Security cannot be a silo within a Kubernetes environment. In fact, more emphasis these days is being placed on DevOps and security. Security practices are becoming more of a part of the software development life cycle. DevSecOps breaks the traditional silo between the Security and DevOps teams. In a Kubernetes environment, DevSecOps will now certify configurations, ensure security and enable compliance ahead of operational deployment. In other words, “Certify the factory instead of every component built by the factory.”

For instance, this may include vulnerability assessment of images as soon as they are built, ensuring only attested images are deployed, automated checks of deployment manifests—i.e. infrastructure-as-code (IaC) templates against known bad configuration as soon as code is checked in—all well before a container image is deployed

Enterprises must address the following five use cases to enable comprehensive security for cloud-native applications running in Kubernetes environments:

  1. Rich Discovery and Risk-Based Classification: This is the ability to discover all services and help prioritize and classify to enable organizations to be more risk-aware. This is critical as there are a high number of resources, many of which are ephemeral.
  2. Protect Against Configuration Drift and Open Source Software Vulnerabilities: This is the ability to detect all vulnerabilities in components of the container ecosystem including the container images, registries and the K8s control pane itself. This is also about the ability to manage the security posture of K8s control plane and the running containers clusters.
  3. Minimize Attack Surface and Prevent Escalations: This is the ability to perform application or service-based segmentation in an environment based on resource usage. This creates a security zone at a container level, permissions for which are based on learned behavior.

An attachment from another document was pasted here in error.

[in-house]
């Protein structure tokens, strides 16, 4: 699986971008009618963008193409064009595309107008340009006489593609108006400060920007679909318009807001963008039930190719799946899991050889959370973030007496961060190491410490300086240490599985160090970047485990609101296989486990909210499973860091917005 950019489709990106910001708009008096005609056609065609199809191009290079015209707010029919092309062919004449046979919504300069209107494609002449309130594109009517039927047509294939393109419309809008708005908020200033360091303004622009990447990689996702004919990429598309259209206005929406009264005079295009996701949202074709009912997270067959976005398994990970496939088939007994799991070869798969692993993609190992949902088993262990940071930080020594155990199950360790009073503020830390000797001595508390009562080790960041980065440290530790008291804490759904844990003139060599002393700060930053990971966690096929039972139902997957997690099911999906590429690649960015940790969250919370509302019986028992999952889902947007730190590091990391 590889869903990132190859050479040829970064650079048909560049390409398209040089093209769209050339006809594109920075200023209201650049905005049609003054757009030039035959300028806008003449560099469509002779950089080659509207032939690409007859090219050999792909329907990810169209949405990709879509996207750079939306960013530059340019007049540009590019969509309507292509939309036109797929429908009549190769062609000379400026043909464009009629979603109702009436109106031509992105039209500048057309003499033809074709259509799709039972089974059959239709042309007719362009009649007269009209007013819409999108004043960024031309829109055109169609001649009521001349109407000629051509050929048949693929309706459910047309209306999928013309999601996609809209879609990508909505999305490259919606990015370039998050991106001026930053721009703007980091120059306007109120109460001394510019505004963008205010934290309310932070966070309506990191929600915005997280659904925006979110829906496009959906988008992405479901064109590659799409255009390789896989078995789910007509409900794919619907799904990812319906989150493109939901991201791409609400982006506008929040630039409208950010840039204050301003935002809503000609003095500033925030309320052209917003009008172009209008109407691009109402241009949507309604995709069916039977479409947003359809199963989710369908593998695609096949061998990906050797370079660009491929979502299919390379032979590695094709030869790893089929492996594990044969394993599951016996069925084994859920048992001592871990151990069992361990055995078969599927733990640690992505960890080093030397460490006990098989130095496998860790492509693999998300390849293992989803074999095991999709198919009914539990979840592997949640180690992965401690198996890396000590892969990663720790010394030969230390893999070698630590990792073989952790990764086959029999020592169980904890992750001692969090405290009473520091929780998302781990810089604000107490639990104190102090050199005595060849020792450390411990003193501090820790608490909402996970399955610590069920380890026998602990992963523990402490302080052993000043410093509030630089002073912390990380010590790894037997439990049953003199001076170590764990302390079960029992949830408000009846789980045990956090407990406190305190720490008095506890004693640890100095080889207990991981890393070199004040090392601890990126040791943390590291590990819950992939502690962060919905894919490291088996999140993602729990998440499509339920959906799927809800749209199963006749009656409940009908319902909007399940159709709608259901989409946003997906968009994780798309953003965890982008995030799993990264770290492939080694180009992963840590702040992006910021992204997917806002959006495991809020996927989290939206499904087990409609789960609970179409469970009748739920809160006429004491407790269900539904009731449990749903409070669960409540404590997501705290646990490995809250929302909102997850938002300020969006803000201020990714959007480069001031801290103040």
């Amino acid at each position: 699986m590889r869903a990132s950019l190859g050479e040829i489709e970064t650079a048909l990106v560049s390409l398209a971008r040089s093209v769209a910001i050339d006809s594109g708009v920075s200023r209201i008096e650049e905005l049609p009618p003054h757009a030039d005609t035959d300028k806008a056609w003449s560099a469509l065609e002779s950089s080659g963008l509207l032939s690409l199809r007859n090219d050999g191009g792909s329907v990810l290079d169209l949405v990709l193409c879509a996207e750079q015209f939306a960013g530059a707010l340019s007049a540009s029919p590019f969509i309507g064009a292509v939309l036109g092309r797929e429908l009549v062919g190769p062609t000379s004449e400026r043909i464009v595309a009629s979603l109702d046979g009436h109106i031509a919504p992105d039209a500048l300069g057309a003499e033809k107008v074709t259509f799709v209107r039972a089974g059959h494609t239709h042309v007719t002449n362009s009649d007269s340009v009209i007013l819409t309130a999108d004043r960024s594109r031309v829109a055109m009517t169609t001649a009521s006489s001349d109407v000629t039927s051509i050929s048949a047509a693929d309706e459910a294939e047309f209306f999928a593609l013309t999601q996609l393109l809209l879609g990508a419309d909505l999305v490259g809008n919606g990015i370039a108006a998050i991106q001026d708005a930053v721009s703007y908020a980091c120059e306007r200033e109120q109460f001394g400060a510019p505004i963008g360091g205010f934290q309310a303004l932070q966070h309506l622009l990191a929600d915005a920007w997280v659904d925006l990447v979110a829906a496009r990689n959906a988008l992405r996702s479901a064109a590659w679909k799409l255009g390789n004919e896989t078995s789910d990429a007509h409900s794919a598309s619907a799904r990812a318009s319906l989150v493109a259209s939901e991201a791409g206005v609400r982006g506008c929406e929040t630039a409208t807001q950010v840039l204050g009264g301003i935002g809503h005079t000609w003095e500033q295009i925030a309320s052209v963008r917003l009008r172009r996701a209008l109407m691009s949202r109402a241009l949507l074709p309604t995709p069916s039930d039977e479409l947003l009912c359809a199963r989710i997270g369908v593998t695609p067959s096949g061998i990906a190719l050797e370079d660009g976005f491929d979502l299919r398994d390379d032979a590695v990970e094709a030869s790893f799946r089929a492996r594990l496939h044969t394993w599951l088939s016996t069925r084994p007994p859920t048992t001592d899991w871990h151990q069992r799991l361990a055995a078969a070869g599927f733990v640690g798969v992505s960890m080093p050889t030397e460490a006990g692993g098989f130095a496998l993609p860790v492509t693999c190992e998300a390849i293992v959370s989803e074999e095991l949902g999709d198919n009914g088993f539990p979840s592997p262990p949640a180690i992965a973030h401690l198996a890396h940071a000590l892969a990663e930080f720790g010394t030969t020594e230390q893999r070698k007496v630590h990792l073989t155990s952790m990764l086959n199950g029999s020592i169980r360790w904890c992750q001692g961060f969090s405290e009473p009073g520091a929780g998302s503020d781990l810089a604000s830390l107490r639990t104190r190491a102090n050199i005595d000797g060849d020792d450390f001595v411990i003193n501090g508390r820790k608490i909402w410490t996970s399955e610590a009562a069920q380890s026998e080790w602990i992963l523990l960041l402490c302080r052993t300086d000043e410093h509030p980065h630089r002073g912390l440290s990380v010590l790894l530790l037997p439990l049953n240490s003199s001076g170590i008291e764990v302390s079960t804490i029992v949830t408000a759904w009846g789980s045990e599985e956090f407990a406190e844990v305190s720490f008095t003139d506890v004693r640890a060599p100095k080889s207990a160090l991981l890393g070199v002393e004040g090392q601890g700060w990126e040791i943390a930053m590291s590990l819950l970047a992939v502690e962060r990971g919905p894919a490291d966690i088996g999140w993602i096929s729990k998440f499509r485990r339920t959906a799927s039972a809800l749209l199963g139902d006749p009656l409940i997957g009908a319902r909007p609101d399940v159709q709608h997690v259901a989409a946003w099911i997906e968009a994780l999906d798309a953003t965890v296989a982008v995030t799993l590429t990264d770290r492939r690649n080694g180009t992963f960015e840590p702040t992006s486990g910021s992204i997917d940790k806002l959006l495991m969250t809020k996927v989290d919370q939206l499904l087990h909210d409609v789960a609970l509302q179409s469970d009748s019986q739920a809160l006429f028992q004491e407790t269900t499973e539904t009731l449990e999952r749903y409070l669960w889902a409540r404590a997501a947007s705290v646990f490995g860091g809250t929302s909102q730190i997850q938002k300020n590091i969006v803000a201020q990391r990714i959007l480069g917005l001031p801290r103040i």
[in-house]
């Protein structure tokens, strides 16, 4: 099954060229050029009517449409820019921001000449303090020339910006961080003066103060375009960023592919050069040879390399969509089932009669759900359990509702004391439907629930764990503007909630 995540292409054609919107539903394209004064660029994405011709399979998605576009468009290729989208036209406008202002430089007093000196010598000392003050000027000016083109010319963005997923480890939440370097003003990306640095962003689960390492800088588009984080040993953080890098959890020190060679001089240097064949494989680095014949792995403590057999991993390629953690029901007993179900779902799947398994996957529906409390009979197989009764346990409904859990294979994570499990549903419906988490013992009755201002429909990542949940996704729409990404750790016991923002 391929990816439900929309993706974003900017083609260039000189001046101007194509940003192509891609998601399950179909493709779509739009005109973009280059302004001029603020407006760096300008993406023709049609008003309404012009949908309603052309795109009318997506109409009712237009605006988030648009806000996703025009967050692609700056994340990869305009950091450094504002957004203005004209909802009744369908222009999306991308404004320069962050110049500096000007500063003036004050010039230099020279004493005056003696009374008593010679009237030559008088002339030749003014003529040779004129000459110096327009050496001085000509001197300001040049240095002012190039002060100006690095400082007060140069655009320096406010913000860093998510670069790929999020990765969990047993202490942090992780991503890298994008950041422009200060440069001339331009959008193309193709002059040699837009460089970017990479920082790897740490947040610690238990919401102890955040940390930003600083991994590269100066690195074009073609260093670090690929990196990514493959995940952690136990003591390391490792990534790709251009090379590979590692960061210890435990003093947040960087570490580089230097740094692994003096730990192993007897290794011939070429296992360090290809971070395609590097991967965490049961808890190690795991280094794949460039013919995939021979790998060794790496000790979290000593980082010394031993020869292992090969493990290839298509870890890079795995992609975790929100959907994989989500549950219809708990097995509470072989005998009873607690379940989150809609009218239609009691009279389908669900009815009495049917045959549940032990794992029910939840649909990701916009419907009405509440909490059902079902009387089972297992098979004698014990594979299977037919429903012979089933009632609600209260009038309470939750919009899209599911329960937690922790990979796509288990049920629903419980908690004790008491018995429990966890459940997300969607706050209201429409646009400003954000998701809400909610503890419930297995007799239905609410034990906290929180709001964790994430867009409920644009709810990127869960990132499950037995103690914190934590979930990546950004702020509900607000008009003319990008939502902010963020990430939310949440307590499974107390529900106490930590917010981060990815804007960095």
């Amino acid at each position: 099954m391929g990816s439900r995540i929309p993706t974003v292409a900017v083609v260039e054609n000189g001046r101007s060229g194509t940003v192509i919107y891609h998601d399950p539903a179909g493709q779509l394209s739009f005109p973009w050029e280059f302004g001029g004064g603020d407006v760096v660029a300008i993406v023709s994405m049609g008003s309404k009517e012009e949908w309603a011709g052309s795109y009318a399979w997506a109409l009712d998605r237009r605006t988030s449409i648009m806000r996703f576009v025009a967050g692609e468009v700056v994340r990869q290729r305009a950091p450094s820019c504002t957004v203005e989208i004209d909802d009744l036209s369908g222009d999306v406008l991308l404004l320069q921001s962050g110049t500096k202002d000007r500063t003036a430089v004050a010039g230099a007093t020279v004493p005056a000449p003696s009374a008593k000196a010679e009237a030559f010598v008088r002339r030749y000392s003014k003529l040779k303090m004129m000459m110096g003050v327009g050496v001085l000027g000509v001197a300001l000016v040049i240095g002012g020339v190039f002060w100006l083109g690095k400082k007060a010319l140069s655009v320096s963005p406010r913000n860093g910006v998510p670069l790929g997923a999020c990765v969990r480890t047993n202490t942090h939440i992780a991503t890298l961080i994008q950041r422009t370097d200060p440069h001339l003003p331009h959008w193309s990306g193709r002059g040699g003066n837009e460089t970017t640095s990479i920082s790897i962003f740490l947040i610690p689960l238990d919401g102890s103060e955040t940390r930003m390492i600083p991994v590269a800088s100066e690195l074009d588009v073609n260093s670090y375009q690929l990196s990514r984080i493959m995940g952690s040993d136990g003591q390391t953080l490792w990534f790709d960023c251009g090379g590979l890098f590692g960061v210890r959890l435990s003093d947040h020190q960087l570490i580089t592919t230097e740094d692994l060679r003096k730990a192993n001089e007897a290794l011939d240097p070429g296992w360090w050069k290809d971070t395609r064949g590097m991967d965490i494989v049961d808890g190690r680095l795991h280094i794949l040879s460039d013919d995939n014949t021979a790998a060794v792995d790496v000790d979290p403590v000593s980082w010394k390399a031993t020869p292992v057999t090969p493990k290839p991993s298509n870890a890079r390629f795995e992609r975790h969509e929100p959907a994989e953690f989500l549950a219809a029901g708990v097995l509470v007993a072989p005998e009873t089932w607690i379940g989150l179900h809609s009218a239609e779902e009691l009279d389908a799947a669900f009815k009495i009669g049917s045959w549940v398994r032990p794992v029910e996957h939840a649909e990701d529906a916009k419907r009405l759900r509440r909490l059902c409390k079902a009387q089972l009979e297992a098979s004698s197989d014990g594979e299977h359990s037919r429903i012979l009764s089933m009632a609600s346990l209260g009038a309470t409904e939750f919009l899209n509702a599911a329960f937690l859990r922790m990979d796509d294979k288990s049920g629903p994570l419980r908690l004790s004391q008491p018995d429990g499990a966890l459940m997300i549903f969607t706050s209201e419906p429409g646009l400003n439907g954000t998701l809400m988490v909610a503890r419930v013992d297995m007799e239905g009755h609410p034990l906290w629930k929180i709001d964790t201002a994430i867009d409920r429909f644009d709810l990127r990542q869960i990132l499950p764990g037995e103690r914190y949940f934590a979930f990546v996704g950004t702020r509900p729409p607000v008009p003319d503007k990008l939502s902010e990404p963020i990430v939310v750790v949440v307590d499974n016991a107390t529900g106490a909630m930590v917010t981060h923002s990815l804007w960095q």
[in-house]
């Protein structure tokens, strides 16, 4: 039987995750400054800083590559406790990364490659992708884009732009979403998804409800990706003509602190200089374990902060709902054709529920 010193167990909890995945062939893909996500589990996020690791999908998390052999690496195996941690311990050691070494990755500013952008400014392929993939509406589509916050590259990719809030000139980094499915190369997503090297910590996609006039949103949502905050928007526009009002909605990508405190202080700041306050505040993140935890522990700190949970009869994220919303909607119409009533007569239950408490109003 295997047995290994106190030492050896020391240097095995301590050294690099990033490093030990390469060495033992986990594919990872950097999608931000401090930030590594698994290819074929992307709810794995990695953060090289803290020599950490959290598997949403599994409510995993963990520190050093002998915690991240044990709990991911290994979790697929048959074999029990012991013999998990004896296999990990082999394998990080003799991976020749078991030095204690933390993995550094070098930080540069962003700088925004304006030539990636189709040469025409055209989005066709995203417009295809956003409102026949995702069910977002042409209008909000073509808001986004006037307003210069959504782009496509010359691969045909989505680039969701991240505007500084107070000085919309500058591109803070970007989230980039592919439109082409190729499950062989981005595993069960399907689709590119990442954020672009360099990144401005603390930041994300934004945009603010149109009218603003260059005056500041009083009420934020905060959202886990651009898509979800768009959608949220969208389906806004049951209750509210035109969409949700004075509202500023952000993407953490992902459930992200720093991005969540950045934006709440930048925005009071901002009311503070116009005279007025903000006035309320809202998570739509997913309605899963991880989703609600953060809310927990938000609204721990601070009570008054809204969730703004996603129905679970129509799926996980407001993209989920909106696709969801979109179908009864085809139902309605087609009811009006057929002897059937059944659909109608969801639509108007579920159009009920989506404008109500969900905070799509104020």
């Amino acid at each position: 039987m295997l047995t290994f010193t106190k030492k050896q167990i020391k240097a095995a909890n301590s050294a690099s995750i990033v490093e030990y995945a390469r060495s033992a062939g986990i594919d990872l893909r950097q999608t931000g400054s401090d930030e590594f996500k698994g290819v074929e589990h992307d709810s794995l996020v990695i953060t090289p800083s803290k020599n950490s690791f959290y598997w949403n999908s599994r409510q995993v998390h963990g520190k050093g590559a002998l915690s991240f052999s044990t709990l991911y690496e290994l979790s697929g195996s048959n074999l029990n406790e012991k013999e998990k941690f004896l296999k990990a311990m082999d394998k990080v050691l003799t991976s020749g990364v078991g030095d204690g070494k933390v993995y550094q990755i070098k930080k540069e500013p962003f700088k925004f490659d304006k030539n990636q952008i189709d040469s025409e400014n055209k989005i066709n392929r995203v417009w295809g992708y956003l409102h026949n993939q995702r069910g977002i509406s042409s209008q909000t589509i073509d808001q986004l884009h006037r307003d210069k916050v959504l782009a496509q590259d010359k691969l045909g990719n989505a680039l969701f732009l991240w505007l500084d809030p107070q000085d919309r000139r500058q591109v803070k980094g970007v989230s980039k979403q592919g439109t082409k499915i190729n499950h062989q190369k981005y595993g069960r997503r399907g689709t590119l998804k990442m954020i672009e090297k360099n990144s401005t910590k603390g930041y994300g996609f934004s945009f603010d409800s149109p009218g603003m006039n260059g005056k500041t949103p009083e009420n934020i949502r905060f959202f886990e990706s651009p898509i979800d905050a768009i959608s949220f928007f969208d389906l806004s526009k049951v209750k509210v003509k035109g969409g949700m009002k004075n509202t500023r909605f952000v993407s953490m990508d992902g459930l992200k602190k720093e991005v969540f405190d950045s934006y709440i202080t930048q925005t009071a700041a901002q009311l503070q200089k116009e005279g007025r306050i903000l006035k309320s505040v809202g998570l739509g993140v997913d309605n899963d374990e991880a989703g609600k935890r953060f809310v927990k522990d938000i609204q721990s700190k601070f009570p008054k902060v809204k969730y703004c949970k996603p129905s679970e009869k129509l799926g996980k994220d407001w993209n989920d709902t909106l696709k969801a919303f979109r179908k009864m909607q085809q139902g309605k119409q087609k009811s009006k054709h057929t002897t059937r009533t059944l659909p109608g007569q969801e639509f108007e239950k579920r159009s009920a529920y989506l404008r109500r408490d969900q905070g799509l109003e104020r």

4. Extend Security Operations Center (SOC) to Cloud-Native Applications: This is the ability to drive the detection and remediation of cloud-native threats.
  5. Access Governance and Compliance: This is the ability to manage identity and access for all users and application components to create and manage a model of least privilege

Besides the above use cases, the system allows for constant monitoring and fast feedback. This enables the promise of DevSecOps to deliver secure code faster.

In Summary

Kubernetes brings significant agility, automation and optimization to the DevOps environment. It will be a catalyst for DevOps to break existing silos and evolve as a strategic function enabling business outcomes.

Vishwas Manral

Vishwas Manral is the Head of Container Security and the Chief Cloud Architect at McAfee. He is the CEO of Nanosec, a container security startup acquired by McAfee in August 2019. Vishwas is the co-chair of the Cloud Security Alliance (CSA), Silicon Valley, and leads the effort on Serverless Security for CSA Global. Vishwas was the Chief Technologist at HPE & the founder of Ionos Networks. He is an advisor to security companies such as Bootup Ventures and H.A.C.K. a Government accelerator for Cyber Security in Bangalore.